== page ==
Life Is Not Fair, But People Can Be
This chapter is about justice. We Americans certainly believe in justice. We grow up reciting:
I pledge allegiance to the Flag of the United States of America and to the Republic for which it stands, one nation under God, indivisible, with liberty and justice for all.
As youngsters, we did not give a lot of thought to what we meant when we said "and justice for all." As adults, we may have some vague notion. It's time to get at the essence of that notion. The primary issue in this chapter will be whether we wish to include economic issues in our concept of justice.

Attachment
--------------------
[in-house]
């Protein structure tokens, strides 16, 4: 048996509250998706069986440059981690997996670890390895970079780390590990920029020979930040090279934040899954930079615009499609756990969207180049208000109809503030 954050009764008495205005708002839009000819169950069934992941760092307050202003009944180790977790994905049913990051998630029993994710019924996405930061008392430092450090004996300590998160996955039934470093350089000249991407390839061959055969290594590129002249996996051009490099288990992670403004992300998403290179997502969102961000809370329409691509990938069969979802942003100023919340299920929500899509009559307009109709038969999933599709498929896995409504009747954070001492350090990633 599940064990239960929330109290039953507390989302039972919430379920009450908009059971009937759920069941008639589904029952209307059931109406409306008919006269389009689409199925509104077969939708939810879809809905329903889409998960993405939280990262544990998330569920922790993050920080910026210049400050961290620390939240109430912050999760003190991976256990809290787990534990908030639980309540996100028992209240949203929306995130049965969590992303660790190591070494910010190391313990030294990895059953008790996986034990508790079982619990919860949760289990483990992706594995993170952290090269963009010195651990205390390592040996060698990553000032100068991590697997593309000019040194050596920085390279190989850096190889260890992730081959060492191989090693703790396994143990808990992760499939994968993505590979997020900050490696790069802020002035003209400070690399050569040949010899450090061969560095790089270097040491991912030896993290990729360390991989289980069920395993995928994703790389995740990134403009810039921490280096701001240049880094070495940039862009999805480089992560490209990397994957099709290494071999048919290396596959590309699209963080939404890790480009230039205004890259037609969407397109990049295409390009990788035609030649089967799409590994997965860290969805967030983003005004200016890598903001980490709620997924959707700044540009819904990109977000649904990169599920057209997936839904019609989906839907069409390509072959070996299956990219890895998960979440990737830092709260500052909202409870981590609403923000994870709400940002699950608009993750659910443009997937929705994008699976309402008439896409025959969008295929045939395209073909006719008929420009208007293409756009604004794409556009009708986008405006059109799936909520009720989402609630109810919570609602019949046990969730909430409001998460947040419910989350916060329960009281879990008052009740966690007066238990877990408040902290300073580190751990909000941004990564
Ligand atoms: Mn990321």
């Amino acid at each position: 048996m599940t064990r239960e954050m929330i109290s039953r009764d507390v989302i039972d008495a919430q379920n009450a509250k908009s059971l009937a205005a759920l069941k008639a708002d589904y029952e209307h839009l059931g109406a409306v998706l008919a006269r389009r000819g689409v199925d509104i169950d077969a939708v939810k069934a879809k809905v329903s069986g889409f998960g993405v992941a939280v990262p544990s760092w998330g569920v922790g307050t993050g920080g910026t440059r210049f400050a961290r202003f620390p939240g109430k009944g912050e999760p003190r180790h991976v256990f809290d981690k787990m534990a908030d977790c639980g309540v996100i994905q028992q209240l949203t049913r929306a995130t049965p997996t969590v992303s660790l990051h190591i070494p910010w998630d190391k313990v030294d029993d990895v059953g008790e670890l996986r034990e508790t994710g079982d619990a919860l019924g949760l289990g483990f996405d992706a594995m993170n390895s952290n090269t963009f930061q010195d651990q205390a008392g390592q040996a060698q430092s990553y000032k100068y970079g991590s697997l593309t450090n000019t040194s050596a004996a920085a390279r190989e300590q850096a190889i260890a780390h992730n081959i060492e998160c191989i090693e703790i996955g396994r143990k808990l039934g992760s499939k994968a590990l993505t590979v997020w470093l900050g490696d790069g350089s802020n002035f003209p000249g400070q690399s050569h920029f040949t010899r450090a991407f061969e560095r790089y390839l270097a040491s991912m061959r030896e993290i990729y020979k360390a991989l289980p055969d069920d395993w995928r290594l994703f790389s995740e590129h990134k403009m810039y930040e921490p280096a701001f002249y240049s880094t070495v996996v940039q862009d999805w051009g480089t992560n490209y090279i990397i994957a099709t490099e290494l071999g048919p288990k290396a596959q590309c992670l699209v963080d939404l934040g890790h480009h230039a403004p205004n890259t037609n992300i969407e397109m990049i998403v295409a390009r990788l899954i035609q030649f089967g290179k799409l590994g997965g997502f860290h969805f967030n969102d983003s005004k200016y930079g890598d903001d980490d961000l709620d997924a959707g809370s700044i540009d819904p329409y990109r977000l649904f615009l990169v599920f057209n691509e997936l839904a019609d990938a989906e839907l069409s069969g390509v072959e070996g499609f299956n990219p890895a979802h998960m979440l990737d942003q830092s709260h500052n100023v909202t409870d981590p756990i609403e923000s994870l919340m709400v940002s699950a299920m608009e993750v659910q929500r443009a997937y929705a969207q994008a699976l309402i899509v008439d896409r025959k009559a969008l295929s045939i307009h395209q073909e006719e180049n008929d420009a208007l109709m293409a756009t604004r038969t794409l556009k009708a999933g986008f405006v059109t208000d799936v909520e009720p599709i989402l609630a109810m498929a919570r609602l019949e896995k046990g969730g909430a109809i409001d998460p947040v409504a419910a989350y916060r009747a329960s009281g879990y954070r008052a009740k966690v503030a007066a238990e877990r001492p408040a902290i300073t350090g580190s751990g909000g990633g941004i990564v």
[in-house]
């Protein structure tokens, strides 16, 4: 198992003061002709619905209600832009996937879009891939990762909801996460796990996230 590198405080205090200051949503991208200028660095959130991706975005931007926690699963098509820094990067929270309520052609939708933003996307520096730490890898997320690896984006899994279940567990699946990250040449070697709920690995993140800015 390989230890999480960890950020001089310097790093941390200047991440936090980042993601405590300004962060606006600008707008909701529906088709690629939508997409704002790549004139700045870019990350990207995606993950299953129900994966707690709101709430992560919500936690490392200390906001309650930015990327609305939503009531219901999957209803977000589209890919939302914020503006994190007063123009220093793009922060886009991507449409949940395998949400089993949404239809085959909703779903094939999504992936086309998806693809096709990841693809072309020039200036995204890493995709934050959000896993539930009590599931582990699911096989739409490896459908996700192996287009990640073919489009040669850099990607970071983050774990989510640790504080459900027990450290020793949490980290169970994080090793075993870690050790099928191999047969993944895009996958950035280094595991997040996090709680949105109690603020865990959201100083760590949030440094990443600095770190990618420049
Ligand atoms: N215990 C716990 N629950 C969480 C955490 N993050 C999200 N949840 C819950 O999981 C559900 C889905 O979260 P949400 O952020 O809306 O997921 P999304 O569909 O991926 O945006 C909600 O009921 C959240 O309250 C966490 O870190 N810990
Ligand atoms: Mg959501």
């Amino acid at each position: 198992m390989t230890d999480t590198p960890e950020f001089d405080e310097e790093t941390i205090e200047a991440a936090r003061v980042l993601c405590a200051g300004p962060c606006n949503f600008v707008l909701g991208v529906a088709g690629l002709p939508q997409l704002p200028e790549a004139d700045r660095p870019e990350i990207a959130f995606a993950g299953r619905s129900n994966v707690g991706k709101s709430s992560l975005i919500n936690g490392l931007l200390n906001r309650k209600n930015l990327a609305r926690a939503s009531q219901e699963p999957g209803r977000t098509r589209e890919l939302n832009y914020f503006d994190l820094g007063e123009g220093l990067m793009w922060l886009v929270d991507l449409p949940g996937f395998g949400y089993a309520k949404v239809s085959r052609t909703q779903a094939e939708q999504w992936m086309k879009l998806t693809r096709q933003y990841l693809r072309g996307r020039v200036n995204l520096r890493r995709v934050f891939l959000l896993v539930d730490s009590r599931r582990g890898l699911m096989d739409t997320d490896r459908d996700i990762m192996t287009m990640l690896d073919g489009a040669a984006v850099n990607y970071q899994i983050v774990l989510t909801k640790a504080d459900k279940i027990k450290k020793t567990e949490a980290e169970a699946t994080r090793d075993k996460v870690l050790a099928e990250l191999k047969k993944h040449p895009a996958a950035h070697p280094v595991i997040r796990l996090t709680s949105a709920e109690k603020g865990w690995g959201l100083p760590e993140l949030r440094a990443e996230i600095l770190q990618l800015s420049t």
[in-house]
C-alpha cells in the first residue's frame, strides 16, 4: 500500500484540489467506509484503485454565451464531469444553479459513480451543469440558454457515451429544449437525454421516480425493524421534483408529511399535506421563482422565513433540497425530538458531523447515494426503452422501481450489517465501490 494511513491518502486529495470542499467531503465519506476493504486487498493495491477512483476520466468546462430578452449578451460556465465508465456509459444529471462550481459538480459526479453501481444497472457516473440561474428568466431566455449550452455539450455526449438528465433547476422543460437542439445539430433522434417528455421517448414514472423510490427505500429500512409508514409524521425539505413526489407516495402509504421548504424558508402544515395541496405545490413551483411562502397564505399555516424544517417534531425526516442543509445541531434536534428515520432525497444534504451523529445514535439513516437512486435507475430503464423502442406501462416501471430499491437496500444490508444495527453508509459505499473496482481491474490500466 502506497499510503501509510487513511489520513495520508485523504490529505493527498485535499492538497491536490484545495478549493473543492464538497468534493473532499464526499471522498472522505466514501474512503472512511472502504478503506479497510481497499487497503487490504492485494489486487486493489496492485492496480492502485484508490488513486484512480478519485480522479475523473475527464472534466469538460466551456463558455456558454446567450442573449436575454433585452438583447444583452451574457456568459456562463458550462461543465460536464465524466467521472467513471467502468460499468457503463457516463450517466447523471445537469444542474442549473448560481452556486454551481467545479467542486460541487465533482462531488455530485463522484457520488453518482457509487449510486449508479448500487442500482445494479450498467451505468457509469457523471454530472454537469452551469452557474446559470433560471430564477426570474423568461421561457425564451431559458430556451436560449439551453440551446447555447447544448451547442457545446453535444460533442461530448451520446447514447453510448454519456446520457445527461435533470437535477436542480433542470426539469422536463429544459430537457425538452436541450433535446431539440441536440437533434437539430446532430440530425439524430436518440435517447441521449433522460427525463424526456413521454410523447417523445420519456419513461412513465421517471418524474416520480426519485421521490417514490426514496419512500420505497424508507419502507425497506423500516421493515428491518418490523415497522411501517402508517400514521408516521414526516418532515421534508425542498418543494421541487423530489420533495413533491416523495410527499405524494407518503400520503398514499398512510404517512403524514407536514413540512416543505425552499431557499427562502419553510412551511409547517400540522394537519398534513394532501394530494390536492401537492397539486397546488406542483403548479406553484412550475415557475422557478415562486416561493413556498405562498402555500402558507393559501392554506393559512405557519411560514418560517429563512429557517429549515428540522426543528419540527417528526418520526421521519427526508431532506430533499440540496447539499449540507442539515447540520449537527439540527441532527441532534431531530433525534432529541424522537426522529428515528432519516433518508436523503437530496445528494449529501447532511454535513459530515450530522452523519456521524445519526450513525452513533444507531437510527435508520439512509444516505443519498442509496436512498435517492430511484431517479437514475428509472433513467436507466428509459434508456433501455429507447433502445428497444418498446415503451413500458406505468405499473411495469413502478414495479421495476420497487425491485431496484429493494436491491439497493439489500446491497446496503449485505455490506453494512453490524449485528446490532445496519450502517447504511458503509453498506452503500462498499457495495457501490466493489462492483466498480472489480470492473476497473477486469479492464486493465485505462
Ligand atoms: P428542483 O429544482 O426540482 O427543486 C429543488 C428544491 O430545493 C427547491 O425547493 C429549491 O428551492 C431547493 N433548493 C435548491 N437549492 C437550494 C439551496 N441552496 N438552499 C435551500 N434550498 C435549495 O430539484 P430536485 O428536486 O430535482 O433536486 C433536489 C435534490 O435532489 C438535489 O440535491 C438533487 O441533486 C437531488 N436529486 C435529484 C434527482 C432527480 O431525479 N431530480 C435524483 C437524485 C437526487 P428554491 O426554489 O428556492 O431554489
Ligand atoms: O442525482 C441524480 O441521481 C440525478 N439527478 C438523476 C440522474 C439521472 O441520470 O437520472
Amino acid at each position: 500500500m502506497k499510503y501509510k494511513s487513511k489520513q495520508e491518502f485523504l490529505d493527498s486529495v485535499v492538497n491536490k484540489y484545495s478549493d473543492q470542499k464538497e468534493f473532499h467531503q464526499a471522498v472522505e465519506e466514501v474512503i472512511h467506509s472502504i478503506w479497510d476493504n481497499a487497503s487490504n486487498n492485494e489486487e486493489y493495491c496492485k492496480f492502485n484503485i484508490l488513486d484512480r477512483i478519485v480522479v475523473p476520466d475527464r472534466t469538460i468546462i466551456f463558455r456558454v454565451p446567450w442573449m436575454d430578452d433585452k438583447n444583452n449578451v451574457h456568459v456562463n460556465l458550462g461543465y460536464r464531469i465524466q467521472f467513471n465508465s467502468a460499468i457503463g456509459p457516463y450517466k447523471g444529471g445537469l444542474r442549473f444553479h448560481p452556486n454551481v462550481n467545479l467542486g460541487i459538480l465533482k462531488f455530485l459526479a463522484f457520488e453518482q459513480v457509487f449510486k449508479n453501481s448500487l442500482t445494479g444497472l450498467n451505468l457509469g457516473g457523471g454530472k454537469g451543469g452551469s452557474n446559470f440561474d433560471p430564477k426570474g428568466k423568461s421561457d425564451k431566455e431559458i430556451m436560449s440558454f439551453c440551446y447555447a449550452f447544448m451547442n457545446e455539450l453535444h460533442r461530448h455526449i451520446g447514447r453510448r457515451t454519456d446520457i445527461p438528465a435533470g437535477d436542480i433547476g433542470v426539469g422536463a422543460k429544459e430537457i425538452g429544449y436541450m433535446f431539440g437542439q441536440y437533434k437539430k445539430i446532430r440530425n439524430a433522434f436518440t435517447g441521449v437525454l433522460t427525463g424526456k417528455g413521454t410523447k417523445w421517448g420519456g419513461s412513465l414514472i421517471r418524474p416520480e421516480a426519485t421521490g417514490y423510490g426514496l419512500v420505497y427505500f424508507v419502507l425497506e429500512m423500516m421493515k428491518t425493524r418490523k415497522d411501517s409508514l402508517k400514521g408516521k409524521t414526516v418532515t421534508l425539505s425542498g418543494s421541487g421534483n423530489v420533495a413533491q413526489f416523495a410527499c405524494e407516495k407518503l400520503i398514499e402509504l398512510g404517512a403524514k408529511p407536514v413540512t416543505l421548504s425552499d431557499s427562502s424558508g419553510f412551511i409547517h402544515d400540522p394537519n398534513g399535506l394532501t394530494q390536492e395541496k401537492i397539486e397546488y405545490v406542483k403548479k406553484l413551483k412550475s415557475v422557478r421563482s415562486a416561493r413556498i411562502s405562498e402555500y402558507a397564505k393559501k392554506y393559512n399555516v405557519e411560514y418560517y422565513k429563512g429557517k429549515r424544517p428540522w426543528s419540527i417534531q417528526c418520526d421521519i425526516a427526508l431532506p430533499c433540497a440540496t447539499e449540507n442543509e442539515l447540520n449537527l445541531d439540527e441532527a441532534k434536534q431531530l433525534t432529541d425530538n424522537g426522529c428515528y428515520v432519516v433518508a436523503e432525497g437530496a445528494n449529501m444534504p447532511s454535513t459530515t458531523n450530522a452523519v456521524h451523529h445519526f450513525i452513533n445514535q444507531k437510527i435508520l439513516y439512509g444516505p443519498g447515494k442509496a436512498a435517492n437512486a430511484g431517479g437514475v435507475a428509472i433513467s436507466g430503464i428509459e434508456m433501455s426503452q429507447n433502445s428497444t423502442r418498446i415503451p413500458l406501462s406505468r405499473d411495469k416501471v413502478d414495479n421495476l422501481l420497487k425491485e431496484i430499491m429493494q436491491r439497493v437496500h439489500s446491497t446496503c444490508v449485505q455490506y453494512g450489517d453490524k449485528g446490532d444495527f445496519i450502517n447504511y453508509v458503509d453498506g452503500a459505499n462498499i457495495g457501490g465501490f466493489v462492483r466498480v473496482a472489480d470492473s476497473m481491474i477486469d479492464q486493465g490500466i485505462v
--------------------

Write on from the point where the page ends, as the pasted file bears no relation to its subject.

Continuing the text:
When we say "and justice for all" in our Pledge of Allegiance, we do not necessarily include any notions of income or wealth. Should they be included? For guidance we might look to our other important documents. We find in the Preamble to the Constitution of the United States of America:
We, the People of the United States, in Order to form a more perfect union, establish Justice, insure domestic Tranquility, provide for the common defence, promote the general Welfare. . . .
Here justice and the "general welfare" appear to be two different issues. Even in the Bill of Rights (the first ten amendments to our Constitution), there is no specific mention of economic rights. 1
According to the Declaration of Independence: